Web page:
Patients will be able to use the system any time, day or night over Skype or the telephone. First, users will do an automated intake either via a web form or an 800 number. They will then be transferred to a patient services representative, and finally a physician. The visits will mostly not be covered by insurance, but they will cost patients only $35.

Up until now, Carena has been providing virtual visits to employees of self-insured companies, including Franciscan. This is the first time the company has worked with a health system to offer virtual consultations to the general public.

“We launched our first virtual services back in 2010,” Ralph Derrickson, Carena’s president and CEO, told MobiHealthNews. “We’ve been providing house call services for a long time, and we’ve been able to build an extensive understanding of when people call, time and day, so we can staff our teams to be ready when we get the volume.”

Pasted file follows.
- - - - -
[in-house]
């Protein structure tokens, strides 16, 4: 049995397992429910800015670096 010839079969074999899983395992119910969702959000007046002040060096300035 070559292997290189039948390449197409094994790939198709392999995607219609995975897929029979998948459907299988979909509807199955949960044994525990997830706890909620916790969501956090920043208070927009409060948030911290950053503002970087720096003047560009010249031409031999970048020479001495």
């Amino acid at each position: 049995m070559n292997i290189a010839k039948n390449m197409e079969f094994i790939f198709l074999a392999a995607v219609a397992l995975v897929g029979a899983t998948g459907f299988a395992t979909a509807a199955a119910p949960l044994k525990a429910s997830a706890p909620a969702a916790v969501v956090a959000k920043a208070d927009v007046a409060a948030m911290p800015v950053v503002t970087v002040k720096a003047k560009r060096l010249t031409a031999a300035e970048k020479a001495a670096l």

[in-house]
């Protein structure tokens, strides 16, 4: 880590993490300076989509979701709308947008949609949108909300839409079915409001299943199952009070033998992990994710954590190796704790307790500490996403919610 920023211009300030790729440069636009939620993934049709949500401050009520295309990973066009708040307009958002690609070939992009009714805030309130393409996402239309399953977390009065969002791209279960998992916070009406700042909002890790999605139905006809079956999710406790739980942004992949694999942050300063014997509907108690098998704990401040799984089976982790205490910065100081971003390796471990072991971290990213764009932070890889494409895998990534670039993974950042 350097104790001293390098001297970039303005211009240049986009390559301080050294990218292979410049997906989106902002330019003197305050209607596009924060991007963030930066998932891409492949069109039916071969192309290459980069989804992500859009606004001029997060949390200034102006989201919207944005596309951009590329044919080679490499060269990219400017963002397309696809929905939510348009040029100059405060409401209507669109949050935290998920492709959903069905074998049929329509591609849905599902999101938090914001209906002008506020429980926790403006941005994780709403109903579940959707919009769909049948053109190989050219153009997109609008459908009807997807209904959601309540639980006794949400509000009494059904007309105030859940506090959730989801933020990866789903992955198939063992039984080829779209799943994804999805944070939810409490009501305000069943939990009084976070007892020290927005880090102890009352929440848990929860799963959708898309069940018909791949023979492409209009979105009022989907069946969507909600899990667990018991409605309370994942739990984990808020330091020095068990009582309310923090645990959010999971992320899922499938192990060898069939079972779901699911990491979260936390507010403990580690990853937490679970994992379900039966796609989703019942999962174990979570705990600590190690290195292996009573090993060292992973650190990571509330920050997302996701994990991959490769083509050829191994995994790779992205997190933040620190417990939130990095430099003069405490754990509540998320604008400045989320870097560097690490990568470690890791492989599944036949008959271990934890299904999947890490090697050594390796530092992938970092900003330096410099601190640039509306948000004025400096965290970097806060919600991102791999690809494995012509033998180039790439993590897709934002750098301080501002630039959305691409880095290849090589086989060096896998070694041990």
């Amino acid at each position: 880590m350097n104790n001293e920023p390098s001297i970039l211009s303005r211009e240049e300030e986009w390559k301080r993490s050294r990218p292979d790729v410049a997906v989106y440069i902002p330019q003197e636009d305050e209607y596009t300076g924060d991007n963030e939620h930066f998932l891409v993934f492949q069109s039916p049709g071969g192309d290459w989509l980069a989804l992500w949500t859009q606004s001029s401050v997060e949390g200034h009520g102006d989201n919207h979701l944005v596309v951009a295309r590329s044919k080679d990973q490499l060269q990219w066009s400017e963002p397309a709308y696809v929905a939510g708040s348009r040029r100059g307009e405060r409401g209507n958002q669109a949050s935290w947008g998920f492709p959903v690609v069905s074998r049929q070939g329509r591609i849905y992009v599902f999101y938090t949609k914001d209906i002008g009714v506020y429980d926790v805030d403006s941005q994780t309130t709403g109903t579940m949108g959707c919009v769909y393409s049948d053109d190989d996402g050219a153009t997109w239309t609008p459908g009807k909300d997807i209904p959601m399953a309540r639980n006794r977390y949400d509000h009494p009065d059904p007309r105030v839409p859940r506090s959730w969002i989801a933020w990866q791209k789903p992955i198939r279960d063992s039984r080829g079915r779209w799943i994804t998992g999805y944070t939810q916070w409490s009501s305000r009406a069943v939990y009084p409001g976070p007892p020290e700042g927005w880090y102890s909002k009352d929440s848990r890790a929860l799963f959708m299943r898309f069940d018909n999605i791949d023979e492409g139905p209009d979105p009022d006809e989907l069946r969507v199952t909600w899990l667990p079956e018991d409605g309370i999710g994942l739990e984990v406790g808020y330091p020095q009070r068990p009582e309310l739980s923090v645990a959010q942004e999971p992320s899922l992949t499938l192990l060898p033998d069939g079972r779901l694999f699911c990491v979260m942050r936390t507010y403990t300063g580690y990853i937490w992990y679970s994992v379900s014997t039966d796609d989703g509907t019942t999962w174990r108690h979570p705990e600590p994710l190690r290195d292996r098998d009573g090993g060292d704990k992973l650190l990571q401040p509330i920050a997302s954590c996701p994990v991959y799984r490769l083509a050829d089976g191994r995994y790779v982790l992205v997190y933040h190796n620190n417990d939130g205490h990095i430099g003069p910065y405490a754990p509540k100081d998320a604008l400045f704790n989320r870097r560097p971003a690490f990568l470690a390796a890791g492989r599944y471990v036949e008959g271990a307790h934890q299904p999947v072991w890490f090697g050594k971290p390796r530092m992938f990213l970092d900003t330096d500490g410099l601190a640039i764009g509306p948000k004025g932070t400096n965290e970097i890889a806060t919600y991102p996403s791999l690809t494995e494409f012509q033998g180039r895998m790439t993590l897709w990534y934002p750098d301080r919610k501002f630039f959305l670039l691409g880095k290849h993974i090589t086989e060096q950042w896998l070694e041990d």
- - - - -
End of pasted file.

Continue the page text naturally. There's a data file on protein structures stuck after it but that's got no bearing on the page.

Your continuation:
Carena’s staff includes board-certified physicians that can listen to complaints, make diagnoses and even prescribe medication over the phone or Skype. Derrickson said Carena staff are equipped to deal with minor urgent care ailments like upper respiratory infections or urinary tract infections. Physicians only need to prescribe medication about 40 percent of the time, he said. In addition, information from the visit will be sent to the patient’s electronic health record in the Franciscan system, and labs and follow-ups can be arranged directly with Franciscan.

Although web and phone are the only options currently, the system indirectly supports mobile because the website is designed to be mobile-friendly, Derrickson said. He said mobility is less of a priority, since patients will generally want to do their virtual visit in private, rather than out and about.

Franciscan has been rolling out the virtual visits gradually, originally offering them to their 15,000 covered employees and family members, and then quietly turning its phones over to Carena at night six months prior to the official launch. Robertson said Franciscan estimates the employee program allowed them to avoid 300 unnecessary visits since 2010.